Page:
Gender Equality Agreement

Significant differences between the sexes persist in the economic and political fields. While progress has been made over the decades, women still earn on average 20% less in the labour market than men in the world. In 2018, only 24% of national parliamentarians were women, a slow increase of 11.3% in 1995. Two recent movements in countries with large Kurdish populations have introduced political equality of the sexes. One of them was the Kurdish movement in southeastern Turkey, led by the Party of Democratic Regions (DBP) and the People`s Democratic Party (HDP) since 2006 or earlier. The mayors of 2 cities and 97 cities are jointly led by a man and a woman, both called co-mayors. The party offices are also run by a man and a woman. Municipal councils were formed, which also had to be run jointly by a man and a woman. However, in November 2016, the Turkish government ruled harshly against the HDP and arrested ten of its members, including the party`s male and female co-leaders. [140] Some feminists have criticized the political discourse and policies used to achieve the aforementioned “progress” points on gender equality, with critics arguing that these equality strategies are superficial because they are not intended to challenge the social structures of male domination and are only aimed at improving the social situation of women in the social context of the subordination of women to men.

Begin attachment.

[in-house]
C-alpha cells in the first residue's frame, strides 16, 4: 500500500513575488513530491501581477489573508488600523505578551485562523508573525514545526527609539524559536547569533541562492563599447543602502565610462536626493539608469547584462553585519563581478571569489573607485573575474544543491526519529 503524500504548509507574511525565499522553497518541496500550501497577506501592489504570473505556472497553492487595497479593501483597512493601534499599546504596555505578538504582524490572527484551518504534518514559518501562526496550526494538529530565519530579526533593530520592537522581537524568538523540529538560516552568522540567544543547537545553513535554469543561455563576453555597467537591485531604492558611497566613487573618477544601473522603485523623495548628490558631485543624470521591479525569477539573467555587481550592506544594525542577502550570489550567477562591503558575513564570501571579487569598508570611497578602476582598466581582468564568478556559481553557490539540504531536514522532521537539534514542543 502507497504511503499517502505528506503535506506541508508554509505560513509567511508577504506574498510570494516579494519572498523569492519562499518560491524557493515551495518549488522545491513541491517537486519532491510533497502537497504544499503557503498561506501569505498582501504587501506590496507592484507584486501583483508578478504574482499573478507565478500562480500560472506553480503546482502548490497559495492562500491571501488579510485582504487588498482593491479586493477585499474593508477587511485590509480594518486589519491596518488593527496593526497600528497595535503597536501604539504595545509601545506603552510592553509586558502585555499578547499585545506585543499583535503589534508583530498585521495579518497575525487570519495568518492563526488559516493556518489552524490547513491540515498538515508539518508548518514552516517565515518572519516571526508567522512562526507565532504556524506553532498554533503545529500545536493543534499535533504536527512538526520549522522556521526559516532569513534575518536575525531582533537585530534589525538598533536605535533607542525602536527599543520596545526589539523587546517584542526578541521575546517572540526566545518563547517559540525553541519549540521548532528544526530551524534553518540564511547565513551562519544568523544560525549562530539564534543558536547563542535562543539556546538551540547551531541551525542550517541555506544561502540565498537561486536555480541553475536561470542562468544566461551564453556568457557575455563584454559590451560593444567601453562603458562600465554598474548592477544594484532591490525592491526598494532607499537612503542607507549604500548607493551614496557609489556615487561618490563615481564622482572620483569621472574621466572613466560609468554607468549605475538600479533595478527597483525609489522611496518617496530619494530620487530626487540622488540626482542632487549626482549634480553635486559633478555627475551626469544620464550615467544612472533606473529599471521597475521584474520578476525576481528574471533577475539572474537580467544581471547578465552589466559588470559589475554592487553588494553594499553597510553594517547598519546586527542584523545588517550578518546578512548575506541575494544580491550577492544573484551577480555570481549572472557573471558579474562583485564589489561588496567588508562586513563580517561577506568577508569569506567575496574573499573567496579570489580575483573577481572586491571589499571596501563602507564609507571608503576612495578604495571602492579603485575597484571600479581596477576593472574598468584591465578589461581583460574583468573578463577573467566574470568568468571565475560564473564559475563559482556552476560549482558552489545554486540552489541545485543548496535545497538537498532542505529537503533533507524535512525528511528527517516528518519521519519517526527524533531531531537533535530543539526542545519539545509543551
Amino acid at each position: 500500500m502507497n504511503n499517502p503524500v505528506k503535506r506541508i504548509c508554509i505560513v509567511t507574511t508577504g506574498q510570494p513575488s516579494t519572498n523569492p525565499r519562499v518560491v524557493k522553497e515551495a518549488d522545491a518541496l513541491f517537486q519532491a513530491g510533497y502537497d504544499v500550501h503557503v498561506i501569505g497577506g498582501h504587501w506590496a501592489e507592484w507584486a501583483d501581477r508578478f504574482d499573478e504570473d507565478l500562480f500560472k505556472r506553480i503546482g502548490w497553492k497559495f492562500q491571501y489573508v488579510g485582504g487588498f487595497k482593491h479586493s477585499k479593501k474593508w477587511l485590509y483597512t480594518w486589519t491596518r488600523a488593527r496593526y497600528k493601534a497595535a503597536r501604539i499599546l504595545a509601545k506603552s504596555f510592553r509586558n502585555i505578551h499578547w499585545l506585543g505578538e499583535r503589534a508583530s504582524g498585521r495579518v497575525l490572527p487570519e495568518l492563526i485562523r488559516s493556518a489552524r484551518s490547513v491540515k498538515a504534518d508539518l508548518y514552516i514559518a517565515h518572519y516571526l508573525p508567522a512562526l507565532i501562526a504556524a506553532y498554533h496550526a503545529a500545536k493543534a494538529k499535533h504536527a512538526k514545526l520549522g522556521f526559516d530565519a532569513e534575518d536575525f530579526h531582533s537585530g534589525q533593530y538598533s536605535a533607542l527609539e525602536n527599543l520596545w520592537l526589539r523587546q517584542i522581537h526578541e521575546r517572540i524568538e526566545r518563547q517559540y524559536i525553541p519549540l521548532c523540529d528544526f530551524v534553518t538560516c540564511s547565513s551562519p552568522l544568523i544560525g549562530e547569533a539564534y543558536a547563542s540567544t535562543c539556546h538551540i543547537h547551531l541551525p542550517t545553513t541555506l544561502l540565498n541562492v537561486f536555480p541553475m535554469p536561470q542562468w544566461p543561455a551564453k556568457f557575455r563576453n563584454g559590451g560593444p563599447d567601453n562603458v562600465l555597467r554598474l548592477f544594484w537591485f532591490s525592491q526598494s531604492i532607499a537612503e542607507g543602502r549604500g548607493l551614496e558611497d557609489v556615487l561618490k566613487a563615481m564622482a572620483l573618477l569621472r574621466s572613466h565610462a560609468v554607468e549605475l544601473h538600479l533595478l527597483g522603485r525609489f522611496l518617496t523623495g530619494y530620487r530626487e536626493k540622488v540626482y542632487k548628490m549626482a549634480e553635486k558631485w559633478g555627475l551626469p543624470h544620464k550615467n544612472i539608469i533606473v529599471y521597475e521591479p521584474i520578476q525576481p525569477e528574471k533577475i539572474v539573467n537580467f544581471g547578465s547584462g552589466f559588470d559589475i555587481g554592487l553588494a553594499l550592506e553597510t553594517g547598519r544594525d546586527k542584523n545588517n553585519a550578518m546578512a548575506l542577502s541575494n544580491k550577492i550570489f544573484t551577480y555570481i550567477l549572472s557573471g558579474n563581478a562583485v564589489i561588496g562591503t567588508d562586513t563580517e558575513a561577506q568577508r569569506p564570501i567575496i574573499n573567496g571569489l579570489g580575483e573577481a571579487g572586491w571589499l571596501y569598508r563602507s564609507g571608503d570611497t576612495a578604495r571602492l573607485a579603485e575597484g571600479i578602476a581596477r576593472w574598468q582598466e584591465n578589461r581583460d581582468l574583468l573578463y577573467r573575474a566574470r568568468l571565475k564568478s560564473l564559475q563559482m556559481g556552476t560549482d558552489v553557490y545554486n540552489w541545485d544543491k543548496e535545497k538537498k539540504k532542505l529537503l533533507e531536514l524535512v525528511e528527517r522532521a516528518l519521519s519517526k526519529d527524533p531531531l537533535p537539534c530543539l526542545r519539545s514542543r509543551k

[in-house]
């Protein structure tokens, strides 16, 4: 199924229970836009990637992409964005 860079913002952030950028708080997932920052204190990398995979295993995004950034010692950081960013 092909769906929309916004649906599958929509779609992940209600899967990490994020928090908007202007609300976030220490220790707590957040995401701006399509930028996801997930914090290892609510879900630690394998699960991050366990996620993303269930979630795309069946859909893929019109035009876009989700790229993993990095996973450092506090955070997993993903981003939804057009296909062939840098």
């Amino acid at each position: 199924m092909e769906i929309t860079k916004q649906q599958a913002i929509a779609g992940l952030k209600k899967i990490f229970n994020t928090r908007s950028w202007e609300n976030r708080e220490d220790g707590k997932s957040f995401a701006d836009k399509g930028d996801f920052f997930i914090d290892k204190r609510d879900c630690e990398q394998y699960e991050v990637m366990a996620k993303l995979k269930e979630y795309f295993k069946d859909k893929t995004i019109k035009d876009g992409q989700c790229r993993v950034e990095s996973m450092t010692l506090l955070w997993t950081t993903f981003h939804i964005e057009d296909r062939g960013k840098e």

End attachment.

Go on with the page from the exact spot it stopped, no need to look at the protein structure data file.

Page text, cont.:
“[22] and that official public policies (such as state or international bodies) are questionable because they are applied in a patriarchal context and are controlled directly or indirectly by agents of a system that is mostly male. [23] One of the criticisms of equality policy, particularly in the European Union, is that it focuses disproportionately on policies that integrate women into public life, but are not aimed at really addressing deep repression in the private sector. [24] International development policy also includes clear commitments to effectively promoting gender equality. In the 2030 agenda, it is defined as a cross-cutting target in the 17 Sustainable Development Goals (SDGs). SDG 5 also expressly calls on the international community to “achieve gender equality and strengthen all women and girls.” It is also a fundamental principle of German development policy: “equal rights, equal duties, equal opportunities and equal power between women and men.” The concept of equality between men and women and its level of performance in a given country is very complex because there are countries that in the past have a high level of gender equality in some areas of life, but not in others. [iv] [v] Caution is required when countries are ranked according to the level of gender equality they have achieved. [16] After Mala Htun and S.